Report On Defense Sequestration Finds Big Jobs Impact In Swing States
A statistical analysis of how defense sequestration would impact employment in each of the 50 states finds that several "swing" states crucial to President Obama's reelection prospects would be hit especially hard. Specifically, four of the ten states losing the most defense jobs if sequestration is triggered -- Florida, North Carolina, Pennsylvania and Virginia -- could prove pivotal in the November election. President Obama won each of the four states by five percent or less of the vote in his 2008 presidential bid, so a modest shift in voter sentiment could doom his reelection prospects.
The jobs impact of defense sequestration is laid out in a report entitled Defense Spending Cuts: The Impact on Economic Activity and Jobs released last week by the National Association of Manufacturers. Using a rigorous modeling tool, it estimates what would happen to employment if the sequestration provisions in the 2011 Budget Control Act were triggered as currently planned on January 2. The report calculates that in combination with earlier cuts already being implemented under the same law, defense sequestration would reduce gross domestic product by 0.6% and national employment by 907,000 jobs in fiscal 2013. The impact would worsen the following year, with 1,211,000 jobs wiped out in a wide range of industries scattered across all 50 states. GDP would be reduced 0.8% in 2014, the peak year for economic fallout from the sequestration process.
Significant impacts would occur in following years too, but for an administration facing weak economic conditions in its reelection bid, the near-term consequences are likely to prove more compelling. The swing-state impact of defense sequestration is especially salient to electoral outcomes. Not surprisingly, the most populous states are near the top of the rankings for job losses from sequestration. But in second place with an estimated 87,000 jobs destroyed in 2013 from sequestration is Virginia, a state in which military spending has long played a central economic role. Democrats carried Virginia in 2008 for the first time since Lyndon Johnson bested Barry Goldwater in the 1964 presidential race, but Mr. Obama's vote margin was a mere 52.7% to Senator John McCain's 46.4%, meaning that a shift to the Republican side of only one in 20 voters in 2012 could deliver all the Old Dominion's electoral-college votes to Mitt Romney.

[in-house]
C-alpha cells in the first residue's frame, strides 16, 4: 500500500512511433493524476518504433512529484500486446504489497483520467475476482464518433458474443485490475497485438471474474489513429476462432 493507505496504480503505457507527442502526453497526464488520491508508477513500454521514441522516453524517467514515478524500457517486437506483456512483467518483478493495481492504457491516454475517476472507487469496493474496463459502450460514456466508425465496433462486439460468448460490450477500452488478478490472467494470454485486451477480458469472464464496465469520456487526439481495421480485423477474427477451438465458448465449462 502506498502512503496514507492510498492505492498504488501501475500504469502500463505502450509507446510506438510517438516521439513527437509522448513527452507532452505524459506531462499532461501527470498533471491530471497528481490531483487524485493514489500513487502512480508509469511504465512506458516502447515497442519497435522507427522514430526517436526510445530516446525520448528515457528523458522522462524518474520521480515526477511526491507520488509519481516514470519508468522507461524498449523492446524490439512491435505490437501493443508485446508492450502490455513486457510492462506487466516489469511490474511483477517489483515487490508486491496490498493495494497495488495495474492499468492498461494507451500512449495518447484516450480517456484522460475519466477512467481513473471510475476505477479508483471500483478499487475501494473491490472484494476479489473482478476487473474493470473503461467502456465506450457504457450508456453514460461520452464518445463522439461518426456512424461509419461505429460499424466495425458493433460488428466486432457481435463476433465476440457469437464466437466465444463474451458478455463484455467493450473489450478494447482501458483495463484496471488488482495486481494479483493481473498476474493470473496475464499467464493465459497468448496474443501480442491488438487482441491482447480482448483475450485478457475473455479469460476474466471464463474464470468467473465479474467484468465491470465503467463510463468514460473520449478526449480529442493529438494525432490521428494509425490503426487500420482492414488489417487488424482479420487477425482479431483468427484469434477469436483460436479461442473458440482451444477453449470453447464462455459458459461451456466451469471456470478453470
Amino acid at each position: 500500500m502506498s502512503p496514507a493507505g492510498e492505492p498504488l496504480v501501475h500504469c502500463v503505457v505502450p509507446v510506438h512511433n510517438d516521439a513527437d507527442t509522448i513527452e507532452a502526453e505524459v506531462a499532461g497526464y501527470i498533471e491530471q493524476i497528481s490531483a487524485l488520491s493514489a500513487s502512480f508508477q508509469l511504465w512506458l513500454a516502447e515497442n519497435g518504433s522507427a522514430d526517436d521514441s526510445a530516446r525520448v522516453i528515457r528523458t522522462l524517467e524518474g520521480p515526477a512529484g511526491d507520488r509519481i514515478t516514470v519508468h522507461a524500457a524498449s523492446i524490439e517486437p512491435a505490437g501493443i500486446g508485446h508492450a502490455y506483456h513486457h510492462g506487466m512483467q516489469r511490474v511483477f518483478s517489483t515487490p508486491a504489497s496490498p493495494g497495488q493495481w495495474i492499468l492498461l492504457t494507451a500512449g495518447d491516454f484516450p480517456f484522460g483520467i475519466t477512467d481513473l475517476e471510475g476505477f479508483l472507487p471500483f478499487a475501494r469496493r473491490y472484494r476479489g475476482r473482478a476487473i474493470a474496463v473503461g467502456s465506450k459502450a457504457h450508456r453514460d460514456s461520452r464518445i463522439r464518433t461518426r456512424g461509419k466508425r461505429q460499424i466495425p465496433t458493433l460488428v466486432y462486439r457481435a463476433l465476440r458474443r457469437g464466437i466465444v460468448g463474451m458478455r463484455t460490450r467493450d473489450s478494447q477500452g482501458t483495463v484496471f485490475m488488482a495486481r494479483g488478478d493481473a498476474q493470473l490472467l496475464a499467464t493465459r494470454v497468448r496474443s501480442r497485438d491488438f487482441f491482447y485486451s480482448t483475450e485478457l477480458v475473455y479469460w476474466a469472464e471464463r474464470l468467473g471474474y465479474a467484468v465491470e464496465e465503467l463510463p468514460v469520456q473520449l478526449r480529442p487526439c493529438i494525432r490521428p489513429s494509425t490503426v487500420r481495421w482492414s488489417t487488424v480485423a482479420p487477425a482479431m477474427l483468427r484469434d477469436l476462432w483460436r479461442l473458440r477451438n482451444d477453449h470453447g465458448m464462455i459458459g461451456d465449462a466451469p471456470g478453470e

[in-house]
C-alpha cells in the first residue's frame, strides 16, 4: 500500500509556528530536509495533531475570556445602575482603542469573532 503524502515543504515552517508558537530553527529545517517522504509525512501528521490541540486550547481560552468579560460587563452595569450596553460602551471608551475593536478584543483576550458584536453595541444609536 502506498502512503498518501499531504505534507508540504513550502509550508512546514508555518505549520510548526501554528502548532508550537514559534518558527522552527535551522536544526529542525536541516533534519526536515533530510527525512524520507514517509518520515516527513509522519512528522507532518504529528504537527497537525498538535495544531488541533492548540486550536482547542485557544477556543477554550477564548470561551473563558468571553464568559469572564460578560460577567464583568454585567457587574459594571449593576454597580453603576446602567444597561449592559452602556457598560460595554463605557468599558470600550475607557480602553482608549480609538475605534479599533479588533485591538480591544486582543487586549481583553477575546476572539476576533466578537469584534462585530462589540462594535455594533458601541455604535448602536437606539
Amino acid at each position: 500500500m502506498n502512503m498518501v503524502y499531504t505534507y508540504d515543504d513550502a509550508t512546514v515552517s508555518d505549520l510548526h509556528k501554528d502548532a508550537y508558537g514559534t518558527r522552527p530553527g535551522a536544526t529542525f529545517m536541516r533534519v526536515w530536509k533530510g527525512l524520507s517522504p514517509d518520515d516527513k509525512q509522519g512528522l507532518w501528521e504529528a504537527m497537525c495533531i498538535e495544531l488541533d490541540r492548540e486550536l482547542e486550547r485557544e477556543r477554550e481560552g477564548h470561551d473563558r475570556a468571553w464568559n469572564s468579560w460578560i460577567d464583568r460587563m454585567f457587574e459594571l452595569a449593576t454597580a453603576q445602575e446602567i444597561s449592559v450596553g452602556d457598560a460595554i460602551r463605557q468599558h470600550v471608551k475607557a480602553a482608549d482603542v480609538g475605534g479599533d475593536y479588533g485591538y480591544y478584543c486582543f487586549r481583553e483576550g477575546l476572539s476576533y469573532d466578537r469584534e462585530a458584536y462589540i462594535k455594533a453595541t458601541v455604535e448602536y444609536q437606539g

The situation is even closer in Florida, the state projected to lose the fourth largest number of jobs under sequestration. There, Obama won in 2008 with only 50.7% of the vote to McCain's 48.8%. And in North Carolina, the other Southeastern swing state likely to lose a lot of defense jobs from sequestration, Obama beat McCain in 2008 by 49.9% to 49.5% -- a razor-thin victory margin that could easily be wiped out the next time around by modest shifts in voter sentiment. Obama is in better shape in the one other swing state likely to lose big from sequestration, Pennsylvania, because his margin of victory there in the last presidential match-up was 54.7% to McCain's 44.3%. The model finds that Pennsylvania and North Carolina would both lose about 26,000 jobs as a result of sequestration in 2013.
The Obama camp has developed several electoral scenarios in which it might be able to win in November without Florida or North Carolina or Virginia. However, nobody seriously believes the president could be reelected without Pennsylvania in his column, and Florida or Virginia could prove crucial if other swing states like Ohio decide to go with the GOP in 2012. Obama only got 51.2% of the vote in the Buckeye State in 2008, so the projected loss of 21,000 jobs there from sequestration in 2013 could threaten his reelection prospects. The simple truth is that Obama lacks many of the electoral advantages he had last time around, so obscure issues like sequestration of the military budget could be decisive in a tight November race. That argues for doing something now to avert sequestration, rather than waiting for action by a lame-duck session of Congress after the election.